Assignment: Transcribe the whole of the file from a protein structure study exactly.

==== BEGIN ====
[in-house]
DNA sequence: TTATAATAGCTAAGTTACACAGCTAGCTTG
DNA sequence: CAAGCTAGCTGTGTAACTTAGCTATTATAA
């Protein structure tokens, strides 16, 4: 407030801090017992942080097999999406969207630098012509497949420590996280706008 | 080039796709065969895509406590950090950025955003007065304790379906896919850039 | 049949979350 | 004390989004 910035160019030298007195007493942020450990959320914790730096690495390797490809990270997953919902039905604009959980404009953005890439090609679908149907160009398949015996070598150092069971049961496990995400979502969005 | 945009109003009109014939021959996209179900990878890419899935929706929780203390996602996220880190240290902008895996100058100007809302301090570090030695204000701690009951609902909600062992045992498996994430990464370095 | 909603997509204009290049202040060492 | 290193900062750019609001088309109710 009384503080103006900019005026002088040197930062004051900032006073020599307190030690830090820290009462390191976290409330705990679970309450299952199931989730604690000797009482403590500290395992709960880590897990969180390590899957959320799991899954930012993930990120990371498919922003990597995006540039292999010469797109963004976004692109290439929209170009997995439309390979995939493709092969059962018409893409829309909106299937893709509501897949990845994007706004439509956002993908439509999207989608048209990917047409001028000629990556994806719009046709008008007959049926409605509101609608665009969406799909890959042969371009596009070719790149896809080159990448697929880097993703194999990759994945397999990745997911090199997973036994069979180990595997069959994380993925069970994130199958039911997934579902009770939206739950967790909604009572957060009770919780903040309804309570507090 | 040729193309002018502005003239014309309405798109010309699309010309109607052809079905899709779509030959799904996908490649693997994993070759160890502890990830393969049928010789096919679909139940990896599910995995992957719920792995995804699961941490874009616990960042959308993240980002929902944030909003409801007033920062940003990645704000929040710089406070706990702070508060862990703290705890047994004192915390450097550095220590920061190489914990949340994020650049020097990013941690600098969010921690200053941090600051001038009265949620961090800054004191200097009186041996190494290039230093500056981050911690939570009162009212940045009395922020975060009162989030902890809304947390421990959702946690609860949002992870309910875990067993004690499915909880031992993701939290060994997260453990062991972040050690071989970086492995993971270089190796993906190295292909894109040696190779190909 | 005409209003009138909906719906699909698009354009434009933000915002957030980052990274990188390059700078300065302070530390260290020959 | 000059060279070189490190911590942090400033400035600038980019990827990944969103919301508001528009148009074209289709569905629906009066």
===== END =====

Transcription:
[in-house]
DNA sequence: TTATAATAGCTAAGTTACACAGCTAGCTTG
DNA sequence: CAAGCTAGCTGTGTAACTTAGCTATTATAA
């Protein structure tokens, strides 16, 4: 407030801090017992942080097999999406969207630098012509497949420590996280706008 | 080039796709065969895509406590950090950025955003007065304790379906896919850039 | 049949979350 | 004390989004 910035160019030298007195007493942020450990959320914790730096690495390797490809990270997953919902039905604009959980404009953005890439090609679908149907160009398949015996070598150092069971049961496990995400979502969005 | 945009109003009109014939021959996209179900990878890419899935929706929780203390996602996220880190240290902008895996100058100007809302301090570090030695204000701690009951609902909600062992045992498996994430990464370095 | 909603997509204009290049202040060492 | 290193900062750019609001088309109710 009384503080103006900019005026002088040197930062004051900032006073020599307190030690830090820290009462390191976290409330705990679970309450299952199931989730604690000797009482403590500290395992709960880590897990969180390590899957959320799991899954930012993930990120990371498919922003990597995006540039292999010469797109963004976004692109290439929209170009997995439309390979995939493709092969059962018409893409829309909106299937893709509501897949990845994007706004439509956002993908439509999207989608048209990917047409001028000629990556994806719009046709008008007959049926409605509101609608665009969406799909890959042969371009596009070719790149896809080159990448697929880097993703194999990759994945397999990745997911090199997973036994069979180990595997069959994380993925069970994130199958039911997934579902009770939206739950967790909604009572957060009770919780903040309804309570507090 | 040729193309002018502005003239014309309405798109010309699309010309109607052809079905899709779509030959799904996908490649693997994993070759160890502890990830393969049928010789096919679909139940990896599910995995992957719920792995995804699961941490874009616990960042959308993240980002929902944030909003409801007033920062940003990645704000929040710089406070706990702070508060862990703290705890047994004192915390450097550095220590920061190489914990949340994020650049020097990013941690600098969010921690200053941090600051001038009265949620961090800054004191200097009186041996190494290039230093500056981050911690939570009162009212940045009395922020975060009162989030902890809304947390421990959702946690609860949002992870309910875990067993004690499915909880031992993701939290060994997260453990062991972040050690071989970086492995993971270089190796993906190295292909894109040696190779190909 | 005409209003009138909906719906699909698009354009434009933000915002957030980052990274990188390059700078300065302070530390260290020959 | 000059060279070189490190911590942090400033400035600038980019990827990944969103919301508001528009148009074209289709569905629906009066």